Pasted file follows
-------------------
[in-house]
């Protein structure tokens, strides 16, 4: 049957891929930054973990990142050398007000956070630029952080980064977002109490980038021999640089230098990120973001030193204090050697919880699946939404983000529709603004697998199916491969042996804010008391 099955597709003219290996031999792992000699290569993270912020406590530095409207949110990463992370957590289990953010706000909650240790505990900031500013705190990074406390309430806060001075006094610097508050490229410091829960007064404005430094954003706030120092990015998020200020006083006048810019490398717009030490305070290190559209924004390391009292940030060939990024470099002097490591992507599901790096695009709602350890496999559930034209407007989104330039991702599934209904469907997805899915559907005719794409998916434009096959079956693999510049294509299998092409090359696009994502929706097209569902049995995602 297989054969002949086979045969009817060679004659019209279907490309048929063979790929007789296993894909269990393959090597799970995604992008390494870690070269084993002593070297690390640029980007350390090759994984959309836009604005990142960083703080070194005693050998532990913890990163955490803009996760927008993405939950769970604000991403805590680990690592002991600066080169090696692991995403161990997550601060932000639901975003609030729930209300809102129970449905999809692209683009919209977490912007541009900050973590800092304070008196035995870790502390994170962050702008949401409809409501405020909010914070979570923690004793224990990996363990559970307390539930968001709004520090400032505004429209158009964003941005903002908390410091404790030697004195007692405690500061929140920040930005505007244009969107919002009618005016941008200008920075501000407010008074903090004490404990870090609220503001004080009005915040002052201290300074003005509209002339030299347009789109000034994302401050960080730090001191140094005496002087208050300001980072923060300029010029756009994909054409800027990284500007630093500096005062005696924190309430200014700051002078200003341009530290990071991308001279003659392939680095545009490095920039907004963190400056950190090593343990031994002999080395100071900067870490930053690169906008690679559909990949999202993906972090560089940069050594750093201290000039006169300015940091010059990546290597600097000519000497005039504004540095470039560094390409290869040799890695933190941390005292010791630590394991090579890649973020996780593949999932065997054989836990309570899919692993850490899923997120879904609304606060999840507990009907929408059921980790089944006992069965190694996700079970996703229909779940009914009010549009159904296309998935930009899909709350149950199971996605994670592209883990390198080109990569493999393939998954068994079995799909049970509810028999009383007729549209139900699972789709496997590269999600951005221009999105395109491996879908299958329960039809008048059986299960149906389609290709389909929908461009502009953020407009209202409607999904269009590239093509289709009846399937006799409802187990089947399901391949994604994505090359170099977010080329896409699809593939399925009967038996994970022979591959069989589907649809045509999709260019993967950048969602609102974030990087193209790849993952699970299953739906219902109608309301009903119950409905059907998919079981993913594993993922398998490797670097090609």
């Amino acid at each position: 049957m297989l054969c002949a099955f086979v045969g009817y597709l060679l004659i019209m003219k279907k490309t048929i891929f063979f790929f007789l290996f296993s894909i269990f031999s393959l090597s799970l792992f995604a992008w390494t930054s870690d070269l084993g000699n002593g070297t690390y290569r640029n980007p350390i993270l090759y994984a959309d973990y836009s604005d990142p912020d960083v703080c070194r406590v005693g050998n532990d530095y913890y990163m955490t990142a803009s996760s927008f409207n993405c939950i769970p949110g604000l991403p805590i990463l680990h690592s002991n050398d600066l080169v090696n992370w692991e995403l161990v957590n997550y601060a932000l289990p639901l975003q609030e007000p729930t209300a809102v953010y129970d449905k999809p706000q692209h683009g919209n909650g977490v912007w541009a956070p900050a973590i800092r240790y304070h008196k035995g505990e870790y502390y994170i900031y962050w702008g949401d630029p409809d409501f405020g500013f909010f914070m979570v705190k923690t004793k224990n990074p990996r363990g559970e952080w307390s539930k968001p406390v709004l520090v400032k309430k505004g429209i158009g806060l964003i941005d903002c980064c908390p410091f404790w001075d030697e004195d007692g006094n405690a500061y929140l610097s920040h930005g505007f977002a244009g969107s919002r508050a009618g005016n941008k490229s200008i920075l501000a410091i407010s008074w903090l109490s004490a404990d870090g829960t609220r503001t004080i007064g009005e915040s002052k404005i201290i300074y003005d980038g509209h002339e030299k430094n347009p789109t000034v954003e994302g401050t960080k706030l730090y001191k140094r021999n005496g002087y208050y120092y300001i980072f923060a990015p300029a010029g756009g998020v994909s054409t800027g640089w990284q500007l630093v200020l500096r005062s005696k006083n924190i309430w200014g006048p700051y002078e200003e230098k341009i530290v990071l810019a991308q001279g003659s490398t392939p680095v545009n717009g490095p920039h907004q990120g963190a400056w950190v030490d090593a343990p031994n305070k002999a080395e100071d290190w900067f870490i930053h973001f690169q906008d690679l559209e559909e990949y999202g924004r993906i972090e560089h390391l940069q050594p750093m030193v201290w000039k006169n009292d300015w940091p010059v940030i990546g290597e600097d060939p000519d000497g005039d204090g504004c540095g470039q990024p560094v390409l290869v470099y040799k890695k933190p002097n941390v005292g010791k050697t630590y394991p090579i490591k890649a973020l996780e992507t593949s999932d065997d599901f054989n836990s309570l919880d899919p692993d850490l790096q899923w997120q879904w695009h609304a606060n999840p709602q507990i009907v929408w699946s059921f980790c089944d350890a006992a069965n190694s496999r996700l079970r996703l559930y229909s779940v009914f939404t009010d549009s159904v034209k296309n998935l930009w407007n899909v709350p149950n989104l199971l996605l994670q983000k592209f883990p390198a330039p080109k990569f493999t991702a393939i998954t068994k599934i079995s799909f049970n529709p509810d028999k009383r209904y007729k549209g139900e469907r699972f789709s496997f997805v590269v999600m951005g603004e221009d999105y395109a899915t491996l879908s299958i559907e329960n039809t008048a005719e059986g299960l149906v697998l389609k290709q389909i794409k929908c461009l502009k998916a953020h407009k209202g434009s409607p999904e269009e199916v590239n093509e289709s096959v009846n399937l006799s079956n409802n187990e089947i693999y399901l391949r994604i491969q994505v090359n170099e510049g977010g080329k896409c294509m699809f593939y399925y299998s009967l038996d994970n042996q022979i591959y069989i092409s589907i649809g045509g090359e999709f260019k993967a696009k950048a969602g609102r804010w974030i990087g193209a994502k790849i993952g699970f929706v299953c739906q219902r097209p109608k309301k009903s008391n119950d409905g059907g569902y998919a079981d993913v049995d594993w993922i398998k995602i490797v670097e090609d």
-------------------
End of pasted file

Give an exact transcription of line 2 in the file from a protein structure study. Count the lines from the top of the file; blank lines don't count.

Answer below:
């Protein structure tokens, strides 16, 4: 049957891929930054973990990142050398007000956070630029952080980064977002109490980038021999640089230098990120973001030193204090050697919880699946939404983000529709603004697998199916491969042996804010008391 099955597709003219290996031999792992000699290569993270912020406590530095409207949110990463992370957590289990953010706000909650240790505990900031500013705190990074406390309430806060001075006094610097508050490229410091829960007064404005430094954003706030120092990015998020200020006083006048810019490398717009030490305070290190559209924004390391009292940030060939990024470099002097490591992507599901790096695009709602350890496999559930034209407007989104330039991702599934209904469907997805899915559907005719794409998916434009096959079956693999510049294509299998092409090359696009994502929706097209569902049995995602 297989054969002949086979045969009817060679004659019209279907490309048929063979790929007789296993894909269990393959090597799970995604992008390494870690070269084993002593070297690390640029980007350390090759994984959309836009604005990142960083703080070194005693050998532990913890990163955490803009996760927008993405939950769970604000991403805590680990690592002991600066080169090696692991995403161990997550601060932000639901975003609030729930209300809102129970449905999809692209683009919209977490912007541009900050973590800092304070008196035995870790502390994170962050702008949401409809409501405020909010914070979570923690004793224990990996363990559970307390539930968001709004520090400032505004429209158009964003941005903002908390410091404790030697004195007692405690500061929140920040930005505007244009969107919002009618005016941008200008920075501000407010008074903090004490404990870090609220503001004080009005915040002052201290300074003005509209002339030299347009789109000034994302401050960080730090001191140094005496002087208050300001980072923060300029010029756009994909054409800027990284500007630093500096005062005696924190309430200014700051002078200003341009530290990071991308001279003659392939680095545009490095920039907004963190400056950190090593343990031994002999080395100071900067870490930053690169906008690679559909990949999202993906972090560089940069050594750093201290000039006169300015940091010059990546290597600097000519000497005039504004540095470039560094390409290869040799890695933190941390005292010791630590394991090579890649973020996780593949999932065997054989836990309570899919692993850490899923997120879904609304606060999840507990009907929408059921980790089944006992069965190694996700079970996703229909779940009914009010549009159904296309998935930009899909709350149950199971996605994670592209883990390198080109990569493999393939998954068994079995799909049970509810028999009383007729549209139900699972789709496997590269999600951005221009999105395109491996879908299958329960039809008048059986299960149906389609290709389909929908461009502009953020407009209202409607999904269009590239093509289709009846399937006799409802187990089947399901391949994604994505090359170099977010080329896409699809593939399925009967038996994970022979591959069989589907649809045509999709260019993967950048969602609102974030990087193209790849993952699970299953739906219902109608309301009903119950409905059907998919079981993913594993993922398998490797670097090609």